Blog: Finding your 'Ikigai' at work

Life @ Work

Finding your 'Ikigai' at work

The concept of Ikigai enables individuals to address aspects of work and life through a framework that comprises of the following Four P’s.
Finding your 'Ikigai' at work

In times of uncertainty, as we try to grow accustomed to our new reality, make sense of this exceptional situation that we find ourselves in, and just try to get through our daily routine, it is almost natural to go into self-reflection mode and question our own purpose. 

For humanity that has been habituated to a life on-the-go being told to stop and reset, while doing absolutely nothing but staying at home and existing, can feel slightly overwhelming. In my sessions as a leadership and performance coach over the last few weeks, I find clients asking a number of existential questions and going deeper into introspection in the hope of unlocking their inner motivations. Finding fulfillment and equanimity, while looking to make some impact to save fragile humanity, seems to be dominant points in our conversations.

As we delve into the realm of understanding ourselves, our passions, and trying to find our purpose in life, I can’t help but pause to reflect on the popular Japanese concept of Ikigai or ‘reason for being’ that lends wonderfully to this orientation. The concept of Ikigai enables individuals to address aspects of work and life through a framework that comprises of the following Four P’s:

  • Purpose: What are you good at?
  • Profit: What can you get paid for?
  • Problem-Solving: What does the world need?
  • Passion: What do you love?

The meeting of all these points of passion, mission, vocation, and profession, according to Ikigai, forms the basis for what can be defined as a long and happy life. 

In my own personal experience, I went on a similar self-discovery mission a few years ago where I looked at my own motivations, earning capabilities, options for work, the impact I wanted to make an inner fulfillment. It was this process that helped me in identifying and honing in on the profession I work in today. 

From my own experience of self-discovery, I have listed a few ways that could help you in your journey of finding your purpose and connecting it to your reality:

  • Understand what you are good at: Reflect on the different contributions you have made so far, whether at work, in life or previously during school or at university. Think about what people in your family and friends circle come to you for the most? List the findings of any personality assessments you have completed, previous reviews and feedback you have received, and any self-evaluations you have done over time. Be honest when examining what your role is when handling situations, your approach with people and building relationships, and what do you bring to a team or organization when you are a part of it? Articulate your values and how they serve you in your life and work. Remember, there are a number of tools and assessments available should you need more help in evaluating your potential. 
  • Reflect on peak experiences: Go back to a time in your life when you felt alive and driven by feelings of excitement and passion. Make a note of the last time you felt that way and if you had to bring those feelings to your current work and life, how would they manifest themselves? In a world where so much is uncertain in our external environment, we need to find that inner motivation and inspiration to move forward. Working to find our own drivers is essential before helping others navigate their path.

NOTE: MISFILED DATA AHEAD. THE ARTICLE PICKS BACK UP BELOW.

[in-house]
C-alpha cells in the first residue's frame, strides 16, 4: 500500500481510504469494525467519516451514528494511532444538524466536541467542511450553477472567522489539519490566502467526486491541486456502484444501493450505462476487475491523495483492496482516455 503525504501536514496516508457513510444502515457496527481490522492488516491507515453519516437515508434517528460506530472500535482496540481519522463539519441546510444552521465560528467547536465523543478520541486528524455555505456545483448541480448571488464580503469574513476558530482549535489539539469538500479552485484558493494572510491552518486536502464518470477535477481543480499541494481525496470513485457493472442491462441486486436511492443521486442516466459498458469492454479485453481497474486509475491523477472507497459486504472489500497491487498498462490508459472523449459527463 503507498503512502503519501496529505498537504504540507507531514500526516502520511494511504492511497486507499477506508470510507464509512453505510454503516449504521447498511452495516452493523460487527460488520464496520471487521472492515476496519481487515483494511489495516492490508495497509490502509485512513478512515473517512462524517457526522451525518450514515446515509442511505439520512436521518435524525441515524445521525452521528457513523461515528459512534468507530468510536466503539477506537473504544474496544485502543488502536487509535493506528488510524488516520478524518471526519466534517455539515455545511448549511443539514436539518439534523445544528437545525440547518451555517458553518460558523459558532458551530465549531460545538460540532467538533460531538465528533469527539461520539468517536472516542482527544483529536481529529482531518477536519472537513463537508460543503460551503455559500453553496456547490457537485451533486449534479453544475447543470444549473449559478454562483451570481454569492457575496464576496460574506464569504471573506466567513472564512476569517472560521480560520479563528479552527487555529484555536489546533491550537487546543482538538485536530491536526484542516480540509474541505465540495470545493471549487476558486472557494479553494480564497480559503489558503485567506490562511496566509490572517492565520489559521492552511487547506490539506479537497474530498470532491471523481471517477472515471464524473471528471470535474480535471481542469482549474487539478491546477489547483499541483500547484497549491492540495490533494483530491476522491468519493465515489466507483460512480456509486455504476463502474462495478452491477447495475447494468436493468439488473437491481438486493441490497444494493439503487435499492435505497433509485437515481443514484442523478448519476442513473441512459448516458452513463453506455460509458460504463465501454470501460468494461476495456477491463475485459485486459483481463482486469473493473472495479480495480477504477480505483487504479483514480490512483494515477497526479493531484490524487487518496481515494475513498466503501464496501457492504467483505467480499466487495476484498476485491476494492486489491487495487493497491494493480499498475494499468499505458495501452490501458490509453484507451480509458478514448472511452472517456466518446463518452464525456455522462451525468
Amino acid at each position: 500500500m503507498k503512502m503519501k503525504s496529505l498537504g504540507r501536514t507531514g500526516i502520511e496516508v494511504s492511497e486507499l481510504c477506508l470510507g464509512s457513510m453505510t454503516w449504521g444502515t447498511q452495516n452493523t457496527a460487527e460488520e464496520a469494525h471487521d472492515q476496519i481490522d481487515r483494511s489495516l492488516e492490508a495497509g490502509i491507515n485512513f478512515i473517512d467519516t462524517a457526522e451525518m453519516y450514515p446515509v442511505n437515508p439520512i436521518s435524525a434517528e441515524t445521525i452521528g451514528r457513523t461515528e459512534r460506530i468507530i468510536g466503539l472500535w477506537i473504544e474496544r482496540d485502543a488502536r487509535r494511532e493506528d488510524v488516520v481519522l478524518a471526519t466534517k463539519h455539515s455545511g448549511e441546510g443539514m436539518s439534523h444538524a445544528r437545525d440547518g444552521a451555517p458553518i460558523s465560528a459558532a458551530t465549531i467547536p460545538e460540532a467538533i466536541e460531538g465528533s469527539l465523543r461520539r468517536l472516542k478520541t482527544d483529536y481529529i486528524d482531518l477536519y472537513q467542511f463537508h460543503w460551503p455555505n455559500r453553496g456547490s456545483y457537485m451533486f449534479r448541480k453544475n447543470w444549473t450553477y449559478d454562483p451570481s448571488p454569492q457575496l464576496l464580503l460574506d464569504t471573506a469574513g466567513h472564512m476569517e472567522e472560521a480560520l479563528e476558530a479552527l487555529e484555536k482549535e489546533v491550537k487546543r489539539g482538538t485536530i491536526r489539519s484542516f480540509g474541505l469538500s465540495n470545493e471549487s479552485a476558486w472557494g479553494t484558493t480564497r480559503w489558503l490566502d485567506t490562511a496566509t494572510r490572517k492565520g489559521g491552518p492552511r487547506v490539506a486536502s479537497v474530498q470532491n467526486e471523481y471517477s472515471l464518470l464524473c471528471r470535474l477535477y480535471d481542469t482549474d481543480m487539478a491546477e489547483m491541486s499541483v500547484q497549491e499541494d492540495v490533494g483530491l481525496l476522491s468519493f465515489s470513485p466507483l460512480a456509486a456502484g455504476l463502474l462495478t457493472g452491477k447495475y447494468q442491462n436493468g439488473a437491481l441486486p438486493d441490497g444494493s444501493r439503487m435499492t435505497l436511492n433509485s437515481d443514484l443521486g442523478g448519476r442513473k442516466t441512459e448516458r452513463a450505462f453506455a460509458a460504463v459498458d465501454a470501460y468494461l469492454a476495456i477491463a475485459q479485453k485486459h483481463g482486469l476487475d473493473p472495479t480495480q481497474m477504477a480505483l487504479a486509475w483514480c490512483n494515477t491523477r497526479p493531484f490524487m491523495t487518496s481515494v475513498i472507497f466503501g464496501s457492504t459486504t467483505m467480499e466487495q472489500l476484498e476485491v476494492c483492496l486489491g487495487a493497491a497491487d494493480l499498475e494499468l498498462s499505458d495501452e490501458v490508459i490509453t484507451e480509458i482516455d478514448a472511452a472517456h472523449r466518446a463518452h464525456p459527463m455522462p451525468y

• Be practical: In my experience, when I ask clients to conduct the self-purpose exercise they tend to look at zones that exist outside of their work and earning capability. Even in the Ikigai, it is the intersection of four components of mission, passion, vocation and profession that contributes to long-term fulfillment. It’s important to take a realistic perspective and align your Ikigai with life as it exists in as much as unlocking newer avenues and opportunities. In a time of disruption and crisis, it is important to stay cautious during self-discovery. 
  • Consult those close to you: In times of uncertainty, it is our relationships and close ones that see us through. If you are questioning your purpose and passion, confide in your family and friends or get support from trained coaches or counselors. It is important to get as much feedback, perspective and support before you make any changes on account of your process of discovery. 
  • Keeping Perspective: In a shifting world where everything is uncertain, it is imperative to first stay functional, balanced and do what’s best for yourself, work and family.

The process of self-discovery, while it can be empowering needs to be treaded on carefully when making any life-changing decisions or taking drastic steps in these times. A question you can perhaps ask yourself in light of all else that is taking place is our external environment, is if this is the most important aspect for you to focus on? Remember to keep things in perspective at this time. Staying present while looking ahead, maybe more important given the crisis we are in today than finding that long-term meaning from life.

In the quest of finding our Ikigai or self-purpose in life, it is important to acknowledge that all the aspects of the Ikigai are constantly evolving and they will continue to shift through the course of our lives. While discovering our inner fulfillment in a given moment can feel very rewarding, it is equally essential to enjoy each moment for what it is and contribute to all situations today as best we can. Finding gratitude and appreciation in ourselves and those around us will be the first step that we can take towards valuing our ‘reason for being’.

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Topics: Life @ Work, #GuestArticle

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